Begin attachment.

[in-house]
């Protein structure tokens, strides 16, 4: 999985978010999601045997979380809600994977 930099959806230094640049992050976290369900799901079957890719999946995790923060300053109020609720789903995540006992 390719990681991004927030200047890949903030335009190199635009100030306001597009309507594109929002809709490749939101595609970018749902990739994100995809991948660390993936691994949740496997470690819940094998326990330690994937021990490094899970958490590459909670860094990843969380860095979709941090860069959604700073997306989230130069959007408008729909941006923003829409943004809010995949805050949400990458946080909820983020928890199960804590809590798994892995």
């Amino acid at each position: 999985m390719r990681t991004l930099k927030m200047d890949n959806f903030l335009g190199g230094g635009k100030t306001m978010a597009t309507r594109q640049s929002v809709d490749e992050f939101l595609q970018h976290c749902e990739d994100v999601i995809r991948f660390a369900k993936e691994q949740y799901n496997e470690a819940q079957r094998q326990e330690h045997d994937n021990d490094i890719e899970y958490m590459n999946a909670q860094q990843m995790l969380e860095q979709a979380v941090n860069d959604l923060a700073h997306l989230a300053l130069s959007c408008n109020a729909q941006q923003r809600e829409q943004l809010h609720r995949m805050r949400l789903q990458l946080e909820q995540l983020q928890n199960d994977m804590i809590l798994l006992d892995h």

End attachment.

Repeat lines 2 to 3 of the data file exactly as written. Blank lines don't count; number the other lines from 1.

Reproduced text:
């Protein structure tokens, strides 16, 4: 999985978010999601045997979380809600994977 930099959806230094640049992050976290369900799901079957890719999946995790923060300053109020609720789903995540006992 390719990681991004927030200047890949903030335009190199635009100030306001597009309507594109929002809709490749939101595609970018749902990739994100995809991948660390993936691994949740496997470690819940094998326990330690994937021990490094899970958490590459909670860094990843969380860095979709941090860069959604700073997306989230130069959007408008729909941006923003829409943004809010995949805050949400990458946080909820983020928890199960804590809590798994892995």
């Amino acid at each position: 999985m390719r990681t991004l930099k927030m200047d890949n959806f903030l335009g190199g230094g635009k100030t306001m978010a597009t309507r594109q640049s929002v809709d490749e992050f939101l595609q970018h976290c749902e990739d994100v999601i995809r991948f660390a369900k993936e691994q949740y799901n496997e470690a819940q079957r094998q326990e330690h045997d994937n021990d490094i890719e899970y958490m590459n999946a909670q860094q990843m995790l969380e860095q979709a979380v941090n860069d959604l923060a700073h997306l989230a300053l130069s959007c408008n109020a729909q941006q923003r809600e829409q943004l809010h609720r995949m805050r949400l789903q990458l946080e909820q995540l983020q928890n199960d994977m804590i809590l798994l006992d892995h």